Academic journal article The Catholic Historical Review

The Cross & the Sickle: Sergei Bulgakov and the Fate of Russian Religious Philosophy

Academic journal article The Catholic Historical Review

The Cross & the Sickle: Sergei Bulgakov and the Fate of Russian Religious Philosophy

Article excerpt

The Cross & the Sickle:Sergei Bulgakov and the Fate of Russian Religious Philosophy. By Catherine Evtuhov. (Ithaca, New York: Cornell University Press. 1997. Pp. xii, 278. $42.50.)

The tortured and tumultuous years of the early twentieth century, pervaded by the cataclysmic implosion of the ancien regime and the emergence of a new Bolshevik state, marked not only vast social and political upheaval, but also a period of enormous cultural and intellectual change. In particular, the intelligentsia-renowned for its monomaniacal devotion to the revolutionary ethos-underwent profound changes, as significant components shifted from a materialistic worldview to one deeply influenced by neo-Kantian, religious, and ultimately non-revolutionary perspectives. Especially in the inter-revolutionary years of 1907-1917, many in the intelligentsia abjured the evolutionary mission and applauded the famous collection of essays called Vekhi ("Landmarks") that became symbolic of the nonrevolutionary, spiritual quest in the intelligentsia. All this has been the subject of considerable research, especially in recent years, including such rich, archivally-driven studies as M. A. Kolerov's Ne mir, no mech. Russkaia religiozno-filosofskaia pechat' ot Problem idealizma' do 'Vekh,' 1902-1909 (St. Petersburg,1996).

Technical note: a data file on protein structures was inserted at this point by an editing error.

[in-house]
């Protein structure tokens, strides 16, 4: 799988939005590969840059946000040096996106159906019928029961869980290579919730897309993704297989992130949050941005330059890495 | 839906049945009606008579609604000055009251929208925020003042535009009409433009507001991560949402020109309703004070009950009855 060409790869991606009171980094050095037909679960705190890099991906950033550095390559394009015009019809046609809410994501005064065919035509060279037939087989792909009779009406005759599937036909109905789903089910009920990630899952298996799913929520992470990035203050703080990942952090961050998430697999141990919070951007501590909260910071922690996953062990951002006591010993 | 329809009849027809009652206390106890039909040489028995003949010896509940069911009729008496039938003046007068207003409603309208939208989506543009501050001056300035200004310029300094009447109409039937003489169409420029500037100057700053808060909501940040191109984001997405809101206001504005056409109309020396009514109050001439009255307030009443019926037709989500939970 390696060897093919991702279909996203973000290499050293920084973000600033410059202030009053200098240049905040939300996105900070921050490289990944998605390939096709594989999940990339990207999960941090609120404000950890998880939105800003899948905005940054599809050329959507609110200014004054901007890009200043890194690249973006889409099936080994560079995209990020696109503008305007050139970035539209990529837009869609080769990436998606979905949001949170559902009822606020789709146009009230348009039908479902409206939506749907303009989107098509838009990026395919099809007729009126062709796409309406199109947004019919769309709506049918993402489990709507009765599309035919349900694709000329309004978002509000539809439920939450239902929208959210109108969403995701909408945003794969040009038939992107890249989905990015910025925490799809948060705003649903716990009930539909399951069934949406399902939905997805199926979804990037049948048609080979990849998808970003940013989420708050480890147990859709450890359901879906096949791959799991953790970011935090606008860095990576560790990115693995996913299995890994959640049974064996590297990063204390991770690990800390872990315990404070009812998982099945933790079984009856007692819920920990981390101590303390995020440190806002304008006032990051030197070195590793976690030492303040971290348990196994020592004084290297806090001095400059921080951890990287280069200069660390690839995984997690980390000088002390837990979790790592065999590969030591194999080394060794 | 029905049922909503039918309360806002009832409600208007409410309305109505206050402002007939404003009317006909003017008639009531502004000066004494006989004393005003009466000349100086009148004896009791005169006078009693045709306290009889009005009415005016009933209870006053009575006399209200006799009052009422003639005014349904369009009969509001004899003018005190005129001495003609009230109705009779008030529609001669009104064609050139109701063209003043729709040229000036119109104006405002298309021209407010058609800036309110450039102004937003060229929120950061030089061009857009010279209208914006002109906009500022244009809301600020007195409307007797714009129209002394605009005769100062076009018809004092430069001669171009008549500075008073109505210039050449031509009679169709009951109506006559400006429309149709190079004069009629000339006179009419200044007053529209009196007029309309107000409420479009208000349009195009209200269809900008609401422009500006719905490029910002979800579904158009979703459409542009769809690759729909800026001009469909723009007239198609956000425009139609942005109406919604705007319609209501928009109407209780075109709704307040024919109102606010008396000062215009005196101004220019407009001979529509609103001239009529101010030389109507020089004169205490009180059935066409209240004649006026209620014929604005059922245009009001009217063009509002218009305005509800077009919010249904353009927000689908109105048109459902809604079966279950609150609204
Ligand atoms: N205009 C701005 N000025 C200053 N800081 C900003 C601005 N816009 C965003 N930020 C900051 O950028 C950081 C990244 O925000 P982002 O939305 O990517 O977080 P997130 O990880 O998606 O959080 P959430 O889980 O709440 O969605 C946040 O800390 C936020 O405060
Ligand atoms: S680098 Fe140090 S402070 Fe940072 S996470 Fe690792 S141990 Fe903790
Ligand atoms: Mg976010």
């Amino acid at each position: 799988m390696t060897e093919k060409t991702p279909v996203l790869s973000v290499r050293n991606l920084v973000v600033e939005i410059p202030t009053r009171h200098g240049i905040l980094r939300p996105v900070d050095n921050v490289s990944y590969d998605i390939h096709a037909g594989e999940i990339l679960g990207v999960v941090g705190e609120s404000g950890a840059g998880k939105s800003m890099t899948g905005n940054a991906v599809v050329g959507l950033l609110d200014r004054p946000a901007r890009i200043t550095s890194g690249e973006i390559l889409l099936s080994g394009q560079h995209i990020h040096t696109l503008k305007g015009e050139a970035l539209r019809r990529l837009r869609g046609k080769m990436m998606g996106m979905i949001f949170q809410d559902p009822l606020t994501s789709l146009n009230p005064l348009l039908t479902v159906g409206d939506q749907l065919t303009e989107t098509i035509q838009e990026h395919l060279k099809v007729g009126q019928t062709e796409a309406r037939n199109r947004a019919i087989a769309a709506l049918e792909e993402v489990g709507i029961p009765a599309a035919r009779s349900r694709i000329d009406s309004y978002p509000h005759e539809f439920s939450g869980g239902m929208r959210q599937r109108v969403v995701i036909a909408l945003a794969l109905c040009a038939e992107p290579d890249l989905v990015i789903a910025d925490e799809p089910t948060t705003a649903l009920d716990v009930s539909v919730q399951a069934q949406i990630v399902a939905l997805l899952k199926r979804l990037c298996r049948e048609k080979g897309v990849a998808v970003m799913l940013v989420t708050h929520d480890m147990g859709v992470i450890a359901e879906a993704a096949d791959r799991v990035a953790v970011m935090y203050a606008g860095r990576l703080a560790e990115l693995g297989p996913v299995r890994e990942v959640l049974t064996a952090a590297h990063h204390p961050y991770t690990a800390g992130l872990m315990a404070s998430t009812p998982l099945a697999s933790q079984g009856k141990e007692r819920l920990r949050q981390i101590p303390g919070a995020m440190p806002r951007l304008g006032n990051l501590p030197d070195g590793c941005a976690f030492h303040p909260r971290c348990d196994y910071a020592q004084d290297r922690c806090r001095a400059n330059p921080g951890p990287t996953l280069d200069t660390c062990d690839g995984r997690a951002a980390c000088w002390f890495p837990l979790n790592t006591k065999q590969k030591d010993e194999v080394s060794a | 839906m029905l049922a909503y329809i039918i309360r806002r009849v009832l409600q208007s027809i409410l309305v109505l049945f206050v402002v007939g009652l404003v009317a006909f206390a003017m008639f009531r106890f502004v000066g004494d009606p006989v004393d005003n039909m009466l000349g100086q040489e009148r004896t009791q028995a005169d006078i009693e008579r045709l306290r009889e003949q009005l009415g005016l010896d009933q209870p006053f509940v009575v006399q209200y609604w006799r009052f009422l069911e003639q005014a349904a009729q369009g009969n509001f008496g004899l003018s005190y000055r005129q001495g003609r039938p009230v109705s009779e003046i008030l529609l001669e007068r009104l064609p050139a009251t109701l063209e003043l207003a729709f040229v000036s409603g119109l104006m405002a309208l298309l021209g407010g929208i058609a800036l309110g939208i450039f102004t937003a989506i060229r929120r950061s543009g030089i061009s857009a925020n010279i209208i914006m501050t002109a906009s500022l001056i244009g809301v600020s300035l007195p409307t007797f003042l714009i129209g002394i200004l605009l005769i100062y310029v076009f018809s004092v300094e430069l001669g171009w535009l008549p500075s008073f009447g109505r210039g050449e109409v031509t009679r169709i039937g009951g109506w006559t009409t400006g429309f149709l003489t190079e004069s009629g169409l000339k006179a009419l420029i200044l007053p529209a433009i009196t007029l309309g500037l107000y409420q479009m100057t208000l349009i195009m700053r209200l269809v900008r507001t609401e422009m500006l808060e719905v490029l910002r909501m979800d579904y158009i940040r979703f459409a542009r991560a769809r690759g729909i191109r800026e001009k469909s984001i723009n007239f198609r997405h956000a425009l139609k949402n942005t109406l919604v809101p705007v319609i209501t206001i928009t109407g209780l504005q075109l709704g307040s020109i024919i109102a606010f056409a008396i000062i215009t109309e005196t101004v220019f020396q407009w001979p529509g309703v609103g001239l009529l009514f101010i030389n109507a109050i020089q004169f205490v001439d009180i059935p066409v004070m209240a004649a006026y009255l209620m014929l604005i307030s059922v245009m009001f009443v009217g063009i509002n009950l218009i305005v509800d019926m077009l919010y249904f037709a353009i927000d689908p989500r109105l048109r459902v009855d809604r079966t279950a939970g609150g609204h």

This book offers an intellectual biography of Sergei Bulgakov (1871-1944) before his emigration in 1923. Over the past few decades, we have already had close studies of other seminal figures, such as P B. Struve, and Evtuhov's biography now adds another key figure. More than most other members of the intelligentsia, Bulgakov-son of a priest, former Marxist, Christian socialist, and firm believer in the essential "religiousness" of the Russian people-laid great emphasis on the need for a "reformation" and fundamental renewal of the Russian Church. …

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